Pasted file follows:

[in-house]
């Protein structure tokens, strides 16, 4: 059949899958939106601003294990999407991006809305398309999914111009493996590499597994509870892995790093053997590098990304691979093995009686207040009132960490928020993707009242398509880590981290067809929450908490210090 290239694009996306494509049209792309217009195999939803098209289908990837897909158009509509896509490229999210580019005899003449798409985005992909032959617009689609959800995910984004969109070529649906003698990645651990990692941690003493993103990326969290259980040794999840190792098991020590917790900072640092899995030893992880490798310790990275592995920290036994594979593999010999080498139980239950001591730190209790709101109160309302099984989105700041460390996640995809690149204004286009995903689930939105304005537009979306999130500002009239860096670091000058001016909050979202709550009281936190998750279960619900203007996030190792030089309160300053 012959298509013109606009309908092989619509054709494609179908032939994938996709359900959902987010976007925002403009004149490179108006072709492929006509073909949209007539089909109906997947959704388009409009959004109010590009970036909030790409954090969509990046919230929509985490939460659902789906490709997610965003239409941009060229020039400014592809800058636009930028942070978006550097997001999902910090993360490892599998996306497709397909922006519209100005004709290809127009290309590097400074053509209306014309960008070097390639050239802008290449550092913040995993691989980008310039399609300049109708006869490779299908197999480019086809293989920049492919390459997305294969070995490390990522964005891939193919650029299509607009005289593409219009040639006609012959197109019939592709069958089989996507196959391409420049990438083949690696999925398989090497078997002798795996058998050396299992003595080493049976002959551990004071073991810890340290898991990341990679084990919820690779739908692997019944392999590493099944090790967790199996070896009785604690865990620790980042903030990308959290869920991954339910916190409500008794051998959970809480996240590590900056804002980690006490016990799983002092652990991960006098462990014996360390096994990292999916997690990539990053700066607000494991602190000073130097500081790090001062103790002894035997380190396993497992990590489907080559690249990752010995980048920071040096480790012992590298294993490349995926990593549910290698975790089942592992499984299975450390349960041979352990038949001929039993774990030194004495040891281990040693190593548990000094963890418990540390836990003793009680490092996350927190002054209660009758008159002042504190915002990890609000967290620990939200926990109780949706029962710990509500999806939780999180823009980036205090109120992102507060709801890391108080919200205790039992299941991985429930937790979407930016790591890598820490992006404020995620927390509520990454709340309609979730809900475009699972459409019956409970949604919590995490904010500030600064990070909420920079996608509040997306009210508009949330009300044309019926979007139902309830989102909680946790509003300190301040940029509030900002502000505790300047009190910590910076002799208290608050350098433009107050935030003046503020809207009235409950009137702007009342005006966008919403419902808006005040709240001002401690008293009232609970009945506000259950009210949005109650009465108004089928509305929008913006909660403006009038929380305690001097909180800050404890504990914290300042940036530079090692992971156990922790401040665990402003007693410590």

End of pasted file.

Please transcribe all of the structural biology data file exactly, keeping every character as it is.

[in-house]
């Protein structure tokens, strides 16, 4: 059949899958939106601003294990999407991006809305398309999914111009493996590499597994509870892995790093053997590098990304691979093995009686207040009132960490928020993707009242398509880590981290067809929450908490210090 290239694009996306494509049209792309217009195999939803098209289908990837897909158009509509896509490229999210580019005899003449798409985005992909032959617009689609959800995910984004969109070529649906003698990645651990990692941690003493993103990326969290259980040794999840190792098991020590917790900072640092899995030893992880490798310790990275592995920290036994594979593999010999080498139980239950001591730190209790709101109160309302099984989105700041460390996640995809690149204004286009995903689930939105304005537009979306999130500002009239860096670091000058001016909050979202709550009281936190998750279960619900203007996030190792030089309160300053 012959298509013109606009309908092989619509054709494609179908032939994938996709359900959902987010976007925002403009004149490179108006072709492929006509073909949209007539089909109906997947959704388009409009959004109010590009970036909030790409954090969509990046919230929509985490939460659902789906490709997610965003239409941009060229020039400014592809800058636009930028942070978006550097997001999902910090993360490892599998996306497709397909922006519209100005004709290809127009290309590097400074053509209306014309960008070097390639050239802008290449550092913040995993691989980008310039399609300049109708006869490779299908197999480019086809293989920049492919390459997305294969070995490390990522964005891939193919650029299509607009005289593409219009040639006609012959197109019939592709069958089989996507196959391409420049990438083949690696999925398989090497078997002798795996058998050396299992003595080493049976002959551990004071073991810890340290898991990341990679084990919820690779739908692997019944392999590493099944090790967790199996070896009785604690865990620790980042903030990308959290869920991954339910916190409500008794051998959970809480996240590590900056804002980690006490016990799983002092652990991960006098462990014996360390096994990292999916997690990539990053700066607000494991602190000073130097500081790090001062103790002894035997380190396993497992990590489907080559690249990752010995980048920071040096480790012992590298294993490349995926990593549910290698975790089942592992499984299975450390349960041979352990038949001929039993774990030194004495040891281990040693190593548990000094963890418990540390836990003793009680490092996350927190002054209660009758008159002042504190915002990890609000967290620990939200926990109780949706029962710990509500999806939780999180823009980036205090109120992102507060709801890391108080919200205790039992299941991985429930937790979407930016790591890598820490992006404020995620927390509520990454709340309609979730809900475009699972459409019956409970949604919590995490904010500030600064990070909420920079996608509040997306009210508009949330009300044309019926979007139902309830989102909680946790509003300190301040940029509030900002502000505790300047009190910590910076002799208290608050350098433009107050935030003046503020809207009235409950009137702007009342005006966008919403419902808006005040709240001002401690008293009232609970009945506000259950009210949005109650009465108004089928509305929008913006909660403006009038929380305690001097909180800050404890504990914290300042940036530079090692992971156990922790401040665990402003007693410590």